1,300 million years ago a massive volcano erupted in what is now South Africa. Unable to contain the boiling earth beneath it, the brittle, stretched crust of the earth cracked and collapsed into the magma chamber below. The magma was displaced and forced up. It poured out of the cracks in the crust, flooding the landscape as lava.
Over a period of a million years, the process repeated itself until the volcano, exhausted by its own ferocity, settled down and died while the tectonic plates beneath the earth’s surface settled.
After this gigantic turbulence was over, what is left for us to marvel at is a rare circular complex, the world’s largest and best-preserved alkaline ring dike complex. At the center of this geological masterpiece lies the Pilanesberg Game Reserve.
A few weeks ago, as we drove through this ancient monument to the creation of our planet, terrorists unleashed a vicious attack on unsuspecting citizens in the heart of Belgium. Three cowards killed thirty-two people and injured hundreds of others in three bomb blasts. Dazed commuters, spluttering and coughing, some with limbs violently severed, others bleeding from shrapnel wounds, stumbled out into the daylight.
In America, presidential candidate Donald Trump hurled insults at immigrants and Muslims. And in South Africa, President Jacob Zuma stood accused of corruption and more importantly of betraying the trust of the citizens of his country.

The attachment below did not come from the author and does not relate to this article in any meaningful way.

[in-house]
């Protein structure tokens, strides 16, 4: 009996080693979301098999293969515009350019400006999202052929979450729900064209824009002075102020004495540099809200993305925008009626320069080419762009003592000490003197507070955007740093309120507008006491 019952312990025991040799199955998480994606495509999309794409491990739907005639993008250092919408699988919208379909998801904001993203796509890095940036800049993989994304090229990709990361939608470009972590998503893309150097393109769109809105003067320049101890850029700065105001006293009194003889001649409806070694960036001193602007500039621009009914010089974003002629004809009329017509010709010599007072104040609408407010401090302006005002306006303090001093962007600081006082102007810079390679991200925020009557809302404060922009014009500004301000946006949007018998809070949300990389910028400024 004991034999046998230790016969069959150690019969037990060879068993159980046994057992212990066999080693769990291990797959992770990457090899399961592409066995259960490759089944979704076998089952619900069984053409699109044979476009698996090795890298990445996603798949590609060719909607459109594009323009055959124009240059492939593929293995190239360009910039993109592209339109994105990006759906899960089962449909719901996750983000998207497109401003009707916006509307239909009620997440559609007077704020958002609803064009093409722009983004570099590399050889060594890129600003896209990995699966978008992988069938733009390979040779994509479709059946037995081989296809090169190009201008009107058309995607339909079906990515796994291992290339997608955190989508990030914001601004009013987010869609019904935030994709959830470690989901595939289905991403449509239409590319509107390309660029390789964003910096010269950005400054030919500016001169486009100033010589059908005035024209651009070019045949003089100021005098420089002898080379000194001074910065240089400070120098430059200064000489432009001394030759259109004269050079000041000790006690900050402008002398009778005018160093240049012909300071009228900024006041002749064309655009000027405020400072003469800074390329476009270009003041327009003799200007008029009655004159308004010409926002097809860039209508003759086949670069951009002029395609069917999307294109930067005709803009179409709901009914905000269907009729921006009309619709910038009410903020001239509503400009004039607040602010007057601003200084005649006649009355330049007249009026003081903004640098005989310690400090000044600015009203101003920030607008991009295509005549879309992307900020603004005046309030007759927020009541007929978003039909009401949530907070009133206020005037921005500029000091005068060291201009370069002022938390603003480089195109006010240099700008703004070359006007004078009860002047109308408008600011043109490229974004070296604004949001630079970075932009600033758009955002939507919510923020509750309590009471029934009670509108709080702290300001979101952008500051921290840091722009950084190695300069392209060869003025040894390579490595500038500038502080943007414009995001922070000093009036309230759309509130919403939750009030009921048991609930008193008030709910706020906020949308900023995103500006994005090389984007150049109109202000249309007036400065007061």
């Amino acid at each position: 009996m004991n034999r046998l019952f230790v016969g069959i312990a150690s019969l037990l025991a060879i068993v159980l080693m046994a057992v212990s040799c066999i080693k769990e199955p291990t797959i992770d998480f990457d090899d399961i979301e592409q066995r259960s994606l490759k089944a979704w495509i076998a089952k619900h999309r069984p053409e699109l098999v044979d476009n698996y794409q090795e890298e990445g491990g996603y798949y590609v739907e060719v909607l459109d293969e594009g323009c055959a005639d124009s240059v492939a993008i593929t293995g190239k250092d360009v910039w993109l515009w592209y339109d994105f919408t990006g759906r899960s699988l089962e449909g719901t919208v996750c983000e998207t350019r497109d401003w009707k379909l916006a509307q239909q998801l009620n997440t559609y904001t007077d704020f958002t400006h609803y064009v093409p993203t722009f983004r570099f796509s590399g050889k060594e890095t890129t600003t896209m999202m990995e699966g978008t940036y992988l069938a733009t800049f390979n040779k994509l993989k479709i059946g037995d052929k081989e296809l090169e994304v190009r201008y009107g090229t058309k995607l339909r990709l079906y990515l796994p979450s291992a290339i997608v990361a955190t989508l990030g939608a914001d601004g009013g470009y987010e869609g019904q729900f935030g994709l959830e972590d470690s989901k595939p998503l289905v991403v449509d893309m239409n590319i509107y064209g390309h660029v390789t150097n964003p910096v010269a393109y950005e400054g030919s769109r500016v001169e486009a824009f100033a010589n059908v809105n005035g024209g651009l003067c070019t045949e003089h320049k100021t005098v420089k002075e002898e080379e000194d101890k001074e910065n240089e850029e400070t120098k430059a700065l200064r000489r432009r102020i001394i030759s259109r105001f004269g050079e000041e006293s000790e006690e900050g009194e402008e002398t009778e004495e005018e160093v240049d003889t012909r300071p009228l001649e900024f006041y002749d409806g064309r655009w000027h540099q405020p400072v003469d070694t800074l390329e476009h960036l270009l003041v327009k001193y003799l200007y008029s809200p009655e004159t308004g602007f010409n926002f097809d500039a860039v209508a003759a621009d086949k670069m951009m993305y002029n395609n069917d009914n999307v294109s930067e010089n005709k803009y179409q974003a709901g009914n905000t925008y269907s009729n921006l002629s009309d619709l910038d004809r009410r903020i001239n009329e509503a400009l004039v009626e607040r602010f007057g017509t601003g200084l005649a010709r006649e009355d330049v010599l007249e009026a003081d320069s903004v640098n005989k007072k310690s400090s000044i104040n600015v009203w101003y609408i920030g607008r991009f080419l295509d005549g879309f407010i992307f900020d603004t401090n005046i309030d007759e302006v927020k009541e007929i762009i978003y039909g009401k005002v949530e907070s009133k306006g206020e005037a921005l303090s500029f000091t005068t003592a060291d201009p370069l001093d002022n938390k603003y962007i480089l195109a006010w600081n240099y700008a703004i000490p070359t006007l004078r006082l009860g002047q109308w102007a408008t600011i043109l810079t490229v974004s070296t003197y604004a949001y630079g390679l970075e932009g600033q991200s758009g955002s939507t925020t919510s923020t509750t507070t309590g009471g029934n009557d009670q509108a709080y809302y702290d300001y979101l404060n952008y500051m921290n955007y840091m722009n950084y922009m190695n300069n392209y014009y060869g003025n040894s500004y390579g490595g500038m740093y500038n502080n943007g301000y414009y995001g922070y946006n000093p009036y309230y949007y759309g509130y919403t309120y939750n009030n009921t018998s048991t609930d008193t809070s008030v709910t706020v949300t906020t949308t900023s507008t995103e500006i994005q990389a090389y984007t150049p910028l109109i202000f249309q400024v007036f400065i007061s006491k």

But in the Pilanesberg all was calm. The silence of the warm air was broken only by the chirps of birds and crickets. Baby warthogs stuck close to their mother, stopping occasionally to sip from her udder. Elsewhere crocodiles, half immersed in the water, dozed languidly. The male duiker kept a watchful eye over his harem of females and the Gnu stood close by, for it knew there was safety in numbers.
There is terror here too. As evidenced by the carcass of a female rhino. At first I thought man did this, to get to her horn, but later I learned it was from being gored by one of her own. And yet even this gruesome death pales in comparison to the cruel and deliberate nature of man’s inhumanity to his fellow human beings.
I looked around at the quiet dignity of the elephant and the elegant strutting of the giraffe, and I wondered whether humankind was truly the more superior being.
Man is rated the highest animal, at least among all animals who returned the questionnaire.
~ Robert Brault on Human Nature.